"This is our lives, it is very confused all the time," says Fadi. "It is like if I do something, am I supporting Israel, am I not being a good Palestinian? It's about the smallest things in life, where you study, where you work, where you go out, who you go out with. It's in everything we do. Madonna was in Israel six months ago and we love her. But we didn't go, and we didn't want to go because it would be supporting artists to come to Israel and make it look like it's a good place."

But Oriented isn't about dour protest and sitting-at-home-when-you-could-be-at-Madge. The film is marked by vibrant docu-soap sensibilities, reflecting the young energy of its subjects. Most of the politics gets talked out over cocktails and cigarettes. For the director, this meant trying to capture activism in an intimate way. "Social change isn't the stuff you read about in history text books," he says. "It's the words and actions of people living their everyday lives, whether it's fucking or dating or choosing where you go out." As Fadi dryly adds "We're obviously not planning to set ourselves on fire in the middle of the local market."

Still, the group realize that making a film like Oriented is putting themselves out there. They are worried about how the film will be received at home, even among Israeli colleagues at work. Politics may dominate the conversation in Tel Aviv but for young Palestinians living there, it is difficult to express the complexity of their feelings. "We are not allowed to talk about politics, about supporting Palestine," says Naeem. "It's there under the surface but you are not allowed to show your feelings… to feel legitimate."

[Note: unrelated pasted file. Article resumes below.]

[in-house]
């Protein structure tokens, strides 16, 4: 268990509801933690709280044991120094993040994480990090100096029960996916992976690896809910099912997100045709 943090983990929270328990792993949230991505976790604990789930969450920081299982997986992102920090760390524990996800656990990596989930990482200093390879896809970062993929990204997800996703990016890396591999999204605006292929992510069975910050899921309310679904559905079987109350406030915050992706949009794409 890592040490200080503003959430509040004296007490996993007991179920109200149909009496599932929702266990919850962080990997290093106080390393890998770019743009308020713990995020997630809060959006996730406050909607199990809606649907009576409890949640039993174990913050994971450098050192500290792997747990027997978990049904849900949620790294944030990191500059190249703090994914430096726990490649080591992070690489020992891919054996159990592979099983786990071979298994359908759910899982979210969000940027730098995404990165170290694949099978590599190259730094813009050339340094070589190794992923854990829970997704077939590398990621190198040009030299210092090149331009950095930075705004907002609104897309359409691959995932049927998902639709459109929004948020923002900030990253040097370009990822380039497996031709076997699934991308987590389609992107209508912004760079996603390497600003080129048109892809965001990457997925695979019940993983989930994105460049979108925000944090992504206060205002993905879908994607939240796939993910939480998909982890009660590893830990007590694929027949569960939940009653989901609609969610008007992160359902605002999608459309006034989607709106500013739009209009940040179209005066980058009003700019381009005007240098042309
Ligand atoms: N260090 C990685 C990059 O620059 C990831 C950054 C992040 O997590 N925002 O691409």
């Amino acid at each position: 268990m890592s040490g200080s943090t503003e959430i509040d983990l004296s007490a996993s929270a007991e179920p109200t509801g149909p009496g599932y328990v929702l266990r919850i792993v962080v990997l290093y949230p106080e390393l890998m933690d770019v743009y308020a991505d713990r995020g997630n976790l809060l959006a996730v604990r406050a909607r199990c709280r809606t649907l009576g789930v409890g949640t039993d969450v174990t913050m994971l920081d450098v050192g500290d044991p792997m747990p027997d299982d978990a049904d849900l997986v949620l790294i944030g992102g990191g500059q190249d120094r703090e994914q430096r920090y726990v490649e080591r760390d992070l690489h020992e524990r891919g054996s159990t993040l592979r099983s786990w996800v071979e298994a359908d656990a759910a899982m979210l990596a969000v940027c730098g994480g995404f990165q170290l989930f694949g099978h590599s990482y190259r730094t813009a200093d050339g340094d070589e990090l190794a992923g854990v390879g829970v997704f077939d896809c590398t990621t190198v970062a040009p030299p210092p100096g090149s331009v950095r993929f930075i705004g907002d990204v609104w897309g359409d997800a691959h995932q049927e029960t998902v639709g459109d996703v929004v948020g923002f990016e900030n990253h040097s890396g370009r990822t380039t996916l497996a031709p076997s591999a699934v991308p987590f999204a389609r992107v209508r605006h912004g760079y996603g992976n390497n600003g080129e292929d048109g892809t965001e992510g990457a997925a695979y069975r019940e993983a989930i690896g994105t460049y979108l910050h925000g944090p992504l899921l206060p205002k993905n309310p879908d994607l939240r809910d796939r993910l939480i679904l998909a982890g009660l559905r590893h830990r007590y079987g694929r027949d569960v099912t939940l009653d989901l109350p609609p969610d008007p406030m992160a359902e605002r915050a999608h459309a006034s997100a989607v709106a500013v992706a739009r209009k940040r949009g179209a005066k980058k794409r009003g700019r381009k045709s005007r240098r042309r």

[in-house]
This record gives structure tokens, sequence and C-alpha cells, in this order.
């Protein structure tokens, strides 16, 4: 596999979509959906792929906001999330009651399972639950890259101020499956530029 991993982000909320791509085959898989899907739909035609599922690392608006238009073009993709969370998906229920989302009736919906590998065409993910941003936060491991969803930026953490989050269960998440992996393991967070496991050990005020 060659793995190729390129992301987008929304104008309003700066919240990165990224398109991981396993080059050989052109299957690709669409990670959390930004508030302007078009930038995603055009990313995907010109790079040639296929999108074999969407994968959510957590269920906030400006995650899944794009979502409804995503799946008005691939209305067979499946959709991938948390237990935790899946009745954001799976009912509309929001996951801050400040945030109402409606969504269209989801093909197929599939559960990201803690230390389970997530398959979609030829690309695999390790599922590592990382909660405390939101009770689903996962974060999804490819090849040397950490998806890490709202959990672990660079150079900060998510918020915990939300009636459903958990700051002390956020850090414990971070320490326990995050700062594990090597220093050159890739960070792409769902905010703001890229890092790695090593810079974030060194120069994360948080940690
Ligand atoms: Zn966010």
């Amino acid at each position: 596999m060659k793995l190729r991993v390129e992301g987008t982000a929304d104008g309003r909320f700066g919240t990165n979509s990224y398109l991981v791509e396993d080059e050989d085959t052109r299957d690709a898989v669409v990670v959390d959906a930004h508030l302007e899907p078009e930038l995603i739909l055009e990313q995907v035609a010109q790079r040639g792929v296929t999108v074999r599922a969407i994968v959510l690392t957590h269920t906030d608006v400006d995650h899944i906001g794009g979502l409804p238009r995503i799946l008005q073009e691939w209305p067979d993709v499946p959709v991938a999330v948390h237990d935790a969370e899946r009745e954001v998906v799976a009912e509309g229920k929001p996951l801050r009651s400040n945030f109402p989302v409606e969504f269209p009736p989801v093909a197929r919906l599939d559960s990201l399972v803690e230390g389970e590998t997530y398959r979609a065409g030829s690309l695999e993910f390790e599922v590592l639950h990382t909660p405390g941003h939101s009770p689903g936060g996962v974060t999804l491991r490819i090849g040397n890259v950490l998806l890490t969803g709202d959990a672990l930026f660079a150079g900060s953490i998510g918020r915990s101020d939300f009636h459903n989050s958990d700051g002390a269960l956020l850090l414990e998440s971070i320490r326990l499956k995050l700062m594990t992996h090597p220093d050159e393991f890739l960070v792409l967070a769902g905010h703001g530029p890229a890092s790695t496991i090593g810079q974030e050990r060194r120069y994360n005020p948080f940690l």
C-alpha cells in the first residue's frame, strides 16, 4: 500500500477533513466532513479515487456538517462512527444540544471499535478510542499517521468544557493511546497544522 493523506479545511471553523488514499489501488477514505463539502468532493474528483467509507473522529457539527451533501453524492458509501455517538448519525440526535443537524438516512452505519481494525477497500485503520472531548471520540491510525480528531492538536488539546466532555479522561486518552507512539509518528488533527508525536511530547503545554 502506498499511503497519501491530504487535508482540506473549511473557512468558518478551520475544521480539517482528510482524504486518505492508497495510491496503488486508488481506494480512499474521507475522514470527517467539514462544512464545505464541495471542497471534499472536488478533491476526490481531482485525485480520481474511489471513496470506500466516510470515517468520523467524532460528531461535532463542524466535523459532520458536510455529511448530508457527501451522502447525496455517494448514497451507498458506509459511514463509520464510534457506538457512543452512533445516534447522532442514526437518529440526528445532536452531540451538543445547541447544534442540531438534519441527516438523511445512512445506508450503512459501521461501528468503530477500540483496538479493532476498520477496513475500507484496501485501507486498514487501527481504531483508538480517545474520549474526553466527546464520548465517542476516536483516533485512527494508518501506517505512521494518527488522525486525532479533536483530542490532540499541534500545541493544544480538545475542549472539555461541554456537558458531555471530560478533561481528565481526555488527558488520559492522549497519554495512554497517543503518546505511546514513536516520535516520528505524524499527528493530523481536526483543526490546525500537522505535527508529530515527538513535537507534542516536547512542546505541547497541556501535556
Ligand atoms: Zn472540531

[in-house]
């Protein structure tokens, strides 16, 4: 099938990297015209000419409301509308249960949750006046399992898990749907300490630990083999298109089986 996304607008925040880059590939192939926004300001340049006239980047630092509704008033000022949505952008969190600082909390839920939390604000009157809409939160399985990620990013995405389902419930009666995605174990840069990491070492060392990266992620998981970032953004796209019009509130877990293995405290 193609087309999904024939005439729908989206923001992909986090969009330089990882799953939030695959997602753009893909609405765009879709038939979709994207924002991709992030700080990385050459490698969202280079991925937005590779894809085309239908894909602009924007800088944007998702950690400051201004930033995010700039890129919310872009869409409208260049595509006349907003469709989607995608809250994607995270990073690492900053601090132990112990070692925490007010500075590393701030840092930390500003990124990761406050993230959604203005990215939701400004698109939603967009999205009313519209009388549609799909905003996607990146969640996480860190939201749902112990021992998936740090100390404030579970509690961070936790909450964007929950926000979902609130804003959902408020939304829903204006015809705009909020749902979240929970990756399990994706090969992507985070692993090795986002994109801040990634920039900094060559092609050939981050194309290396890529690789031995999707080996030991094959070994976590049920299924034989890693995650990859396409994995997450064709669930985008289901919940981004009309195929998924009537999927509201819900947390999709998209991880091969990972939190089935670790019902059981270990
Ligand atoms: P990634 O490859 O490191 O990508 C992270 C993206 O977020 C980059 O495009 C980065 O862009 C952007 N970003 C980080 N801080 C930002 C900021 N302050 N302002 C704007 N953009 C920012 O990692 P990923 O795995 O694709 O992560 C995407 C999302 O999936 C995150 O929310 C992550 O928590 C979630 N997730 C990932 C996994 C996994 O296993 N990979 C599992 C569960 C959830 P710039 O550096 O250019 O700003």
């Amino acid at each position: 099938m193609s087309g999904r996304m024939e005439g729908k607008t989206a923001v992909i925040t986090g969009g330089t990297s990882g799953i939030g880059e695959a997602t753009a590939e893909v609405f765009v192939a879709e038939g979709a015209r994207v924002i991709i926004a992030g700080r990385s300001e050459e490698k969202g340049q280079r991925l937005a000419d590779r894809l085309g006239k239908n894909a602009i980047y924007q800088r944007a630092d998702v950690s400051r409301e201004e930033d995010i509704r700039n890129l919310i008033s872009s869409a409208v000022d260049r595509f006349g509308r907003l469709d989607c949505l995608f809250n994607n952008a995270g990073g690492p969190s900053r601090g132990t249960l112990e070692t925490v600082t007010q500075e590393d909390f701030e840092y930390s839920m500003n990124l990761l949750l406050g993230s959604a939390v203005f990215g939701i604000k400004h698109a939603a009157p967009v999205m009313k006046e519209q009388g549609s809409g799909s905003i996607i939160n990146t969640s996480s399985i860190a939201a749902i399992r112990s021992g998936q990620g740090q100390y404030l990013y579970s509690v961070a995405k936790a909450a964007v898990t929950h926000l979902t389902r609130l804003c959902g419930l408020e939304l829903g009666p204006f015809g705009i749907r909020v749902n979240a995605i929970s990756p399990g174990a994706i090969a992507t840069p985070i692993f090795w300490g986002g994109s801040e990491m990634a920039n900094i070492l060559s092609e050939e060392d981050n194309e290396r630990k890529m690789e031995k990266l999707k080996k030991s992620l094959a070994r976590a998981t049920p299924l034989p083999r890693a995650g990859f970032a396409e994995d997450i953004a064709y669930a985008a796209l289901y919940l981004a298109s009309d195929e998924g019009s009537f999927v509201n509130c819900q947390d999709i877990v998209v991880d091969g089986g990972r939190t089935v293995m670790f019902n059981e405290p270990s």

The Oriented boys, however, are used to feedback. Their original YouTube viral videos received comments like 'lesbian, gay whores', 'traitors' and 'Israeli Arabs'. They have support from some Israelis in Tel Aviv, though sometimes that can feel cynical, like the time this one guy came up to Khader in the street mockingly shouting 'Free Palestine.' "I thought relax, bitch," notes Fadi. "Don't scream 'Free Palestine' when you see us."

They are also used to being critiqued for being 'victims' or portraying themselves as victims at all. "I think Palestinians are used to being victimized in films," says Fadi, "it's very hard for them to see a person who identifies as Palestinian and is not suffering in the way they do. And I understand that. I am not comparing my pain to the pain of a teenager in Gaza."

Still they hope they might help some Arab teenagers out with the film. "Our dream is to be able to screen the film in Arabic countries," says Naeem. "That is the audience I want to reach." Khader wants gay Arab teenagers to see Oriented and connect with it in a way he did when he first saw Hedwig and the Angry Inch. "To a young gay Arab person watching this, I cannot promise them the glamorous, fun party night if they live in Kabul. But when I watched Hedwig, I felt so connected to this thing. I felt so inspired. The hope is that 50 young Arab teenagers watch Oriented; for me that would be enough."


Text Colin Crummy

Tel Aviv
Gay Rights
Sheffield Doc Fest
Jake Witzenfeld
Colin Crummy